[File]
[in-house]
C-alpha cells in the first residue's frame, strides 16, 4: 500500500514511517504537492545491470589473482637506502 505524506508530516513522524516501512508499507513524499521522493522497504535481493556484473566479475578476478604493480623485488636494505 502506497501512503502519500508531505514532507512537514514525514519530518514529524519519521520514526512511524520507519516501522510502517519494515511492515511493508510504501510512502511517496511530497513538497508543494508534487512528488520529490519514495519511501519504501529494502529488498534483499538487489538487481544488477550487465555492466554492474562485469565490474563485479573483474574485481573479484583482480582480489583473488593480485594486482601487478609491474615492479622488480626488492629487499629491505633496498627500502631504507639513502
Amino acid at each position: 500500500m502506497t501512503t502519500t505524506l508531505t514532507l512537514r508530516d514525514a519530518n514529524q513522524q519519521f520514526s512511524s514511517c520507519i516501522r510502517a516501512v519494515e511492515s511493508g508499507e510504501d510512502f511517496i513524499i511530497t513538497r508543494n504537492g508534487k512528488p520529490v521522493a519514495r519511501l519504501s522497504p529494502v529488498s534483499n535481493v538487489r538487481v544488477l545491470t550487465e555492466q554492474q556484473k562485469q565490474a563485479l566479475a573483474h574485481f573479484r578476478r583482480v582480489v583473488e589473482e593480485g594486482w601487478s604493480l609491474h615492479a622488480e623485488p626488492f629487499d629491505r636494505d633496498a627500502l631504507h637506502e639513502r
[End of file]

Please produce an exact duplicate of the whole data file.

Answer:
[in-house]
C-alpha cells in the first residue's frame, strides 16, 4: 500500500514511517504537492545491470589473482637506502 505524506508530516513522524516501512508499507513524499521522493522497504535481493556484473566479475578476478604493480623485488636494505 502506497501512503502519500508531505514532507512537514514525514519530518514529524519519521520514526512511524520507519516501522510502517519494515511492515511493508510504501510512502511517496511530497513538497508543494508534487512528488520529490519514495519511501519504501529494502529488498534483499538487489538487481544488477550487465555492466554492474562485469565490474563485479573483474574485481573479484583482480582480489583473488593480485594486482601487478609491474615492479622488480626488492629487499629491505633496498627500502631504507639513502
Amino acid at each position: 500500500m502506497t501512503t502519500t505524506l508531505t514532507l512537514r508530516d514525514a519530518n514529524q513522524q519519521f520514526s512511524s514511517c520507519i516501522r510502517a516501512v519494515e511492515s511493508g508499507e510504501d510512502f511517496i513524499i511530497t513538497r508543494n504537492g508534487k512528488p520529490v521522493a519514495r519511501l519504501s522497504p529494502v529488498s534483499n535481493v538487489r538487481v544488477l545491470t550487465e555492466q554492474q556484473k562485469q565490474a563485479l566479475a573483474h574485481f573479484r578476478r583482480v582480489v583473488e589473482e593480485g594486482w601487478s604493480l609491474h615492479a622488480e623485488p626488492f629487499d629491505r636494505d633496498a627500502l631504507h637506502e639513502r